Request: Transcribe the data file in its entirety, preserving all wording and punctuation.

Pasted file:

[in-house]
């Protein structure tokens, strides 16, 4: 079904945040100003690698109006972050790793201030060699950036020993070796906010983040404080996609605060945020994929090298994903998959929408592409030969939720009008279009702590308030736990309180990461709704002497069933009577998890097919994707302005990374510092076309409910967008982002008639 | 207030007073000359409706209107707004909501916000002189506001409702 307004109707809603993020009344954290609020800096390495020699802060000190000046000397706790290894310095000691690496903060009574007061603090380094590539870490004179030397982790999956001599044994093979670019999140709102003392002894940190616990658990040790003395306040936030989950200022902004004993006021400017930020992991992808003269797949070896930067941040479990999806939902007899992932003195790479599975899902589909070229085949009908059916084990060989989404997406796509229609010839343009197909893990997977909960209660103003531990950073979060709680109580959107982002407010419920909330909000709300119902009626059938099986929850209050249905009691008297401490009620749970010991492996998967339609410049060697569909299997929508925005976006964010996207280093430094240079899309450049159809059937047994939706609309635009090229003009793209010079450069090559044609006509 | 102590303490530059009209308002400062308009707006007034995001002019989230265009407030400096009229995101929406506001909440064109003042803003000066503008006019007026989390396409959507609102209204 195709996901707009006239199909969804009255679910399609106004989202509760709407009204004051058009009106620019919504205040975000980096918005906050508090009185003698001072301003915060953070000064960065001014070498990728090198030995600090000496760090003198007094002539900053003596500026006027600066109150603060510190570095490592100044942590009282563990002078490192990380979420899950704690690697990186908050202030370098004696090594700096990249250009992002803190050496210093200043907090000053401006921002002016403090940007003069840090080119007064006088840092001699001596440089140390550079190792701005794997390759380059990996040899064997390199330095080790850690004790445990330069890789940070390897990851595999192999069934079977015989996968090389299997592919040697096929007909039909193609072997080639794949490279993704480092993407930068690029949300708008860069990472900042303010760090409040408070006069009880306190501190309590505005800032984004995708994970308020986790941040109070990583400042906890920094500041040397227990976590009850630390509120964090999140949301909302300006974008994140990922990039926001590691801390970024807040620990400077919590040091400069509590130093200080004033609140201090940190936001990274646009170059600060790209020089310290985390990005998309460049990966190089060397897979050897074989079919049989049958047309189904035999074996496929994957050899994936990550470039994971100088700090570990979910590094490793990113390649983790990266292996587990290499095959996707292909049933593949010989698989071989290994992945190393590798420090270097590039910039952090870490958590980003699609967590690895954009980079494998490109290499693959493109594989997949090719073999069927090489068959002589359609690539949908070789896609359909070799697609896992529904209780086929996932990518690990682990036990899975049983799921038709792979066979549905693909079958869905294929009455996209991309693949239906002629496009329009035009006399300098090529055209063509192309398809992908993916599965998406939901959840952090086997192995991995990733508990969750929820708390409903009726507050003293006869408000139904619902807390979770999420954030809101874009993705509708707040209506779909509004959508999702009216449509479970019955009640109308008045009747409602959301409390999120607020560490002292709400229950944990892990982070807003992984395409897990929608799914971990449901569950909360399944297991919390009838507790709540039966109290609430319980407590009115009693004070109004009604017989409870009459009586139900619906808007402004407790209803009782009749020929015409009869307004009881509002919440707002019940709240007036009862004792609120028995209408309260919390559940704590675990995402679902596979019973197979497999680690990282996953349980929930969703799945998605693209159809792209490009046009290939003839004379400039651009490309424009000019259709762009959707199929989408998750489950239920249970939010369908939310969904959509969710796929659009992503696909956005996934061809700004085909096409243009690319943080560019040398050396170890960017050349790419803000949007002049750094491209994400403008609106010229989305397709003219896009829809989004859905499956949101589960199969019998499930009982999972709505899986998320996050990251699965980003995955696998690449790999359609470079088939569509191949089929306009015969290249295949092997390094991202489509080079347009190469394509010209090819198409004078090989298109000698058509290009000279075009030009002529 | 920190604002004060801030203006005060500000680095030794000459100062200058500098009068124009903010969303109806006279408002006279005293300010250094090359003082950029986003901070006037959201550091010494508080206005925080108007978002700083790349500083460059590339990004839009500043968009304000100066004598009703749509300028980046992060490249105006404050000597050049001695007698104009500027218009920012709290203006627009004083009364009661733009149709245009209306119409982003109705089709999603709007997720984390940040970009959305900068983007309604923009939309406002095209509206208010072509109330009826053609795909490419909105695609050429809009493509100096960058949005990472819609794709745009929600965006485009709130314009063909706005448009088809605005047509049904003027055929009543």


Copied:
[in-house]
């Protein structure tokens, strides 16, 4: 079904945040100003690698109006972050790793201030060699950036020993070796906010983040404080996609605060945020994929090298994903998959929408592409030969939720009008279009702590308030736990309180990461709704002497069933009577998890097919994707302005990374510092076309409910967008982002008639 | 207030007073000359409706209107707004909501916000002189506001409702 307004109707809603993020009344954290609020800096390495020699802060000190000046000397706790290894310095000691690496903060009574007061603090380094590539870490004179030397982790999956001599044994093979670019999140709102003392002894940190616990658990040790003395306040936030989950200022902004004993006021400017930020992991992808003269797949070896930067941040479990999806939902007899992932003195790479599975899902589909070229085949009908059916084990060989989404997406796509229609010839343009197909893990997977909960209660103003531990950073979060709680109580959107982002407010419920909330909000709300119902009626059938099986929850209050249905009691008297401490009620749970010991492996998967339609410049060697569909299997929508925005976006964010996207280093430094240079899309450049159809059937047994939706609309635009090229003009793209010079450069090559044609006509 | 102590303490530059009209308002400062308009707006007034995001002019989230265009407030400096009229995101929406506001909440064109003042803003000066503008006019007026989390396409959507609102209204 195709996901707009006239199909969804009255679910399609106004989202509760709407009204004051058009009106620019919504205040975000980096918005906050508090009185003698001072301003915060953070000064960065001014070498990728090198030995600090000496760090003198007094002539900053003596500026006027600066109150603060510190570095490592100044942590009282563990002078490192990380979420899950704690690697990186908050202030370098004696090594700096990249250009992002803190050496210093200043907090000053401006921002002016403090940007003069840090080119007064006088840092001699001596440089140390550079190792701005794997390759380059990996040899064997390199330095080790850690004790445990330069890789940070390897990851595999192999069934079977015989996968090389299997592919040697096929007909039909193609072997080639794949490279993704480092993407930068690029949300708008860069990472900042303010760090409040408070006069009880306190501190309590505005800032984004995708994970308020986790941040109070990583400042906890920094500041040397227990976590009850630390509120964090999140949301909302300006974008994140990922990039926001590691801390970024807040620990400077919590040091400069509590130093200080004033609140201090940190936001990274646009170059600060790209020089310290985390990005998309460049990966190089060397897979050897074989079919049989049958047309189904035999074996496929994957050899994936990550470039994971100088700090570990979910590094490793990113390649983790990266292996587990290499095959996707292909049933593949010989698989071989290994992945190393590798420090270097590039910039952090870490958590980003699609967590690895954009980079494998490109290499693959493109594989997949090719073999069927090489068959002589359609690539949908070789896609359909070799697609896992529904209780086929996932990518690990682990036990899975049983799921038709792979066979549905693909079958869905294929009455996209991309693949239906002629496009329009035009006399300098090529055209063509192309398809992908993916599965998406939901959840952090086997192995991995990733508990969750929820708390409903009726507050003293006869408000139904619902807390979770999420954030809101874009993705509708707040209506779909509004959508999702009216449509479970019955009640109308008045009747409602959301409390999120607020560490002292709400229950944990892990982070807003992984395409897990929608799914971990449901569950909360399944297991919390009838507790709540039966109290609430319980407590009115009693004070109004009604017989409870009459009586139900619906808007402004407790209803009782009749020929015409009869307004009881509002919440707002019940709240007036009862004792609120028995209408309260919390559940704590675990995402679902596979019973197979497999680690990282996953349980929930969703799945998605693209159809792209490009046009290939003839004379400039651009490309424009000019259709762009959707199929989408998750489950239920249970939010369908939310969904959509969710796929659009992503696909956005996934061809700004085909096409243009690319943080560019040398050396170890960017050349790419803000949007002049750094491209994400403008609106010229989305397709003219896009829809989004859905499956949101589960199969019998499930009982999972709505899986998320996050990251699965980003995955696998690449790999359609470079088939569509191949089929306009015969290249295949092997390094991202489509080079347009190469394509010209090819198409004078090989298109000698058509290009000279075009030009002529 | 920190604002004060801030203006005060500000680095030794000459100062200058500098009068124009903010969303109806006279408002006279005293300010250094090359003082950029986003901070006037959201550091010494508080206005925080108007978002700083790349500083460059590339990004839009500043968009304000100066004598009703749509300028980046992060490249105006404050000597050049001695007698104009500027218009920012709290203006627009004083009364009661733009149709245009209306119409982003109705089709999603709007997720984390940040970009959305900068983007309604923009939309406002095209509206208010072509109330009826053609795909490419909105695609050429809009493509100096960058949005990472819609794709745009929600965006485009709130314009063909706005448009088809605005047509049904003027055929009543």